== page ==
The Association of Zoos and Aquariums (AZA) Matschie's tree kangaroo (Dendrolagus matschiei) population is at a critical point for assessing long-term viability. This population, established from 19 genetically uncharacterized D. matschiei, has endured a founder effect because only four individuals contributed the majority of offspring. The highly variable mitochondrial DNA (mtDNA) control region was sequenced for five of the female-founders by examining extant representatives of their maternal lineage and compared with wild (n = 13) and captive (n = 18) D. matschiei from Papua New Guinea (PNG). AZA female-founder D. matschiei control region haplotype diversity was low, compared with captive D. matschiei held in PNG. AZA D. matschiei have only two control region haplotypes because four out of five AZA female-founder D. matschiei had an identical sequence. Both AZA haplotypes were identified among the 17 wild and captive D. matschiei haplotypes from PNG. Genomic DNA extracted from wild D. matschiei fecal samples was a reliable source of mtDNA that could be used for a larger scale study. We recommend a nuclear DNA genetic analysis to more fully characterize AZA D. matschiei genetic diversity and to assist their Species Survival Plan((R)). An improved understanding of D. matschiei genetics will contribute substantially to the conservation of these unique animals both in captivity and the wild.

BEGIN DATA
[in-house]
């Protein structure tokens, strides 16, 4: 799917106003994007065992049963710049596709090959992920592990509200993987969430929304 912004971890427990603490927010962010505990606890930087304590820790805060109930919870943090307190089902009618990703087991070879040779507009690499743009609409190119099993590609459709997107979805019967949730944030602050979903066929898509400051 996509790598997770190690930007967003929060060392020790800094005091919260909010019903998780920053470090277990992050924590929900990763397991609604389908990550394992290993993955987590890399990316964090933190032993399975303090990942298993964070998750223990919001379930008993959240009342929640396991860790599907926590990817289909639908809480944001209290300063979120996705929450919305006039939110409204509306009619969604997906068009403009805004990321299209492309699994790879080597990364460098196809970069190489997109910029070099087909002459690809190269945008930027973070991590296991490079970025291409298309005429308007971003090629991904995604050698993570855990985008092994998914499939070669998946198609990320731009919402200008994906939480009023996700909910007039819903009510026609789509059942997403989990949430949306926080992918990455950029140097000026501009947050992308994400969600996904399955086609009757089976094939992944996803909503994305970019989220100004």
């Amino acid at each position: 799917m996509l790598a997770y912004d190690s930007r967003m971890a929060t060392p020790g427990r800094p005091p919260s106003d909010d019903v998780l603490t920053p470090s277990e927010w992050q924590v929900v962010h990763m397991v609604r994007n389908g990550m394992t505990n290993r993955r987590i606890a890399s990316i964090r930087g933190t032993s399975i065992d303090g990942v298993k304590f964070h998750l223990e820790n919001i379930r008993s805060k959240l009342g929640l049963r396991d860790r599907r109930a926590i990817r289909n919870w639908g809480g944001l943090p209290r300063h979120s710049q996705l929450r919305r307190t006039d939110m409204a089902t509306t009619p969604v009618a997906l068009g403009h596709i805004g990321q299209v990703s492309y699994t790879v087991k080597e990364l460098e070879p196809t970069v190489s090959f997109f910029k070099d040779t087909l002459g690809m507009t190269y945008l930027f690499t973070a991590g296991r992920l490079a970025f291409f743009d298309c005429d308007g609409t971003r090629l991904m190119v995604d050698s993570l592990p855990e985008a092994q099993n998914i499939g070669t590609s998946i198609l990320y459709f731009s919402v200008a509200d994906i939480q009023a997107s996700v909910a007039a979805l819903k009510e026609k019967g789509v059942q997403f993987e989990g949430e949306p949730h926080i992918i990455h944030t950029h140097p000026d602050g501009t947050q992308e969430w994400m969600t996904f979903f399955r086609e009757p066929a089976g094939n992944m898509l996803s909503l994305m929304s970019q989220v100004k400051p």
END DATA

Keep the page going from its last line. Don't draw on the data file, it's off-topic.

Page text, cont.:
The population of Matschie's tree kangaroos (Dendrolagus matschiei) held in North American zoos has declined to critically low numbers, and information on the reproductive biology of tree kangaroos is limited. The objectives of this study were to (1) characterize the temporal features of the estrous cycle through the measurement of fecal progesterone metabolite (i.e., progestin) concentrations and (2) determine the reproductive status of female tree kangaroos in the captive population of North America through the identification of estrous cyclicity. Fecal pellets and observations of estrous behaviors were collected from 16 captive female tree kangaroos. Fecal pellets were sampled and extracted with methanol, and progestin concentrations were quantified using a radioimmunoassay (RIA) for progesterone and its metabolites. A progestin profile was obtained for each female by plotting fecal progestin concentrations for every third day over a 120-day period. Profiles for 12 of 16 females showed evidence of estrous cyclicity (P<0.01). The mean length of the estrous cycle was estimated at 58.9+/-2.4 days (n=11). Progestin concentrations were low during the first 15-20 days of the luteal phase and remained elevated above baseline only during the last 30.2+/-3.2 days of the luteal phase, which averaged 46.6+/-2.5 days in duration. The progestin profile observed in the estrous cycle of Matschie's tree kangaroos in this study is very similar to that seen in the non-pregnant cycle of several other species in the family Macropodidae.